Antarctic Obsession. A Personal Narrative of the Origins of the British National Antarctic Expedition 1901-1904.

Markham was the President of the Royal Geographical Society, and this book is based on his manuscript journal in the SPRI collection where Holland was once Librarian. It is not only a personal narrative but a vituperative one; one wonders whether Markham ever intended publication. It’s a one-sided story in the first person singular describing the feud between the Royal Society and the Royal Geographical Society during the planning of the Discovery Expedition, a feud over who would control the expedition, whether Scott would be in complete control or whether he would turn command over to the scientists (represented by geologist John Walter Gregory) when ashore. Markham won the battle in backing his own choice (many would argue the wrong choice) in Robert Falcon Scott. There is another side of this story but it won’t be found here in this egocentric and self-justifying account by this authoritarian martinet.

p. 21-23: For the Arctic Expedition of 1875 [Nares] Manuals were prepared at my suggestion, with Instructions and Information which would otherwise have to be collected from numerous sources…. I decided that a similar Antarctic Manual should be prepared containing like Instructions and Memoirs on the various branches of science; as well as the Antarctic parts of the voyages of Dumont D’Urville and Wilkes, and the journals of Biscoe and Balleny from manuscripts in the R.G.S. Library. Maps were prepared by Mr Batchelor under my superintendence. On November 21st 1900 I entrusted the work of editing the Manual to Mr George Murray, who thoroughly entered into the plan I had sketched out, and went to work with a will. [Goes on to give the Contents of the Manual, p. 23-25.]

p. 27: Shackleton also went through the magnetic course, and was very busily employed with the library and other details, and afterwards with the provisions, and hold storage.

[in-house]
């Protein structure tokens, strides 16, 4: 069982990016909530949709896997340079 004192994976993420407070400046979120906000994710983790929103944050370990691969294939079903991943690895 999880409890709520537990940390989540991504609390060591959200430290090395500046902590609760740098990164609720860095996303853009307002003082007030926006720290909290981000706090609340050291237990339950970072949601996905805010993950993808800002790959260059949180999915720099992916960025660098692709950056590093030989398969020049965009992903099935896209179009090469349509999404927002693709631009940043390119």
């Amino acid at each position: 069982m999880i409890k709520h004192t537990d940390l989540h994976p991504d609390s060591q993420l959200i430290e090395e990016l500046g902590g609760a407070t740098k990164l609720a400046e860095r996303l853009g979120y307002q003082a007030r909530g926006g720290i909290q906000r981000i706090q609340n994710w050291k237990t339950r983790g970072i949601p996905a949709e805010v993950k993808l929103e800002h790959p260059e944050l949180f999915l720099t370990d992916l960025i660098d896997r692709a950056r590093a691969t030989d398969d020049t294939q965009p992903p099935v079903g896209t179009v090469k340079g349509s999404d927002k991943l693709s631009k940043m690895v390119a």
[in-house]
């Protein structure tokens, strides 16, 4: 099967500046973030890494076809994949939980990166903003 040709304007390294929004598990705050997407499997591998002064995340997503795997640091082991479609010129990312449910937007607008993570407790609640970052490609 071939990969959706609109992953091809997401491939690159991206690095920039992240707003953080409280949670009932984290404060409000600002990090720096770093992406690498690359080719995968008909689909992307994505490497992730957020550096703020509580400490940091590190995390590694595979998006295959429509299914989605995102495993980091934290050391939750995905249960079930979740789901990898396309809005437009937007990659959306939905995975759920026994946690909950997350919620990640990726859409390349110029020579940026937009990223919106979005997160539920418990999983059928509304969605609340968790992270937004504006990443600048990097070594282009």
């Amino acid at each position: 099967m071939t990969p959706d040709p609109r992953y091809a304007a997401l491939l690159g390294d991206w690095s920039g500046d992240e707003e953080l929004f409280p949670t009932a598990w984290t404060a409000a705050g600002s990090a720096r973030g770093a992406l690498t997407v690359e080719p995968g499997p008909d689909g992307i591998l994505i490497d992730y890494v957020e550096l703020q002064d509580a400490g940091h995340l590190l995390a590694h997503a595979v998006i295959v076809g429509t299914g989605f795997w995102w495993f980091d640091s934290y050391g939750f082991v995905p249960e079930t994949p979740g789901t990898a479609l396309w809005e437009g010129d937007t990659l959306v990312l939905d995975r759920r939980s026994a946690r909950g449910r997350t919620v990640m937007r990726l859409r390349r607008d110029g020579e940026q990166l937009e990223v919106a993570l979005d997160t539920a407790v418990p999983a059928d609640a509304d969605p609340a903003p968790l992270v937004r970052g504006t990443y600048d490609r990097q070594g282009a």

p. 27-28 has Markham’s praise of Scott as his choice to lead the expedition: Above all Scott has the instincts of a perfect gentleman.

p. 32: The library was got on board and a catalogue printed. Two pianos were presented and a pianola by Mrs Baxter.

p. 38: The cabins of the officers had been tastefully fited up with pictures and other amenities [sic] by loving relations, and on some of their shelves were books of the Expedition library… There are to be pictures on the bulk heads of the Ward Room. One was up—Cook’s old Discovery at Deptford.

p. 40 Foc’sle Library: Against the foremost bulkhead there is a bookcase with a library for the men. Interesting that even before the Expedition Markham was already talking about these “gallant men” and anticipating their acts of “derring do.”

For a different perspective and one less favourable to Scott than Markham could ever be, see Andrew Atkin, “New Light on the British National Antarctic Expedition,” (Scott’s Discovery Expedition) 1901-04: Atkin particularly notes the adverse relationship of Scott to Louis Bernacchi, with Scott ignoring Bernacchi’s sound advice on storing the boats for the winter, the use of dogs, and other mistakes that Huntford magnifies.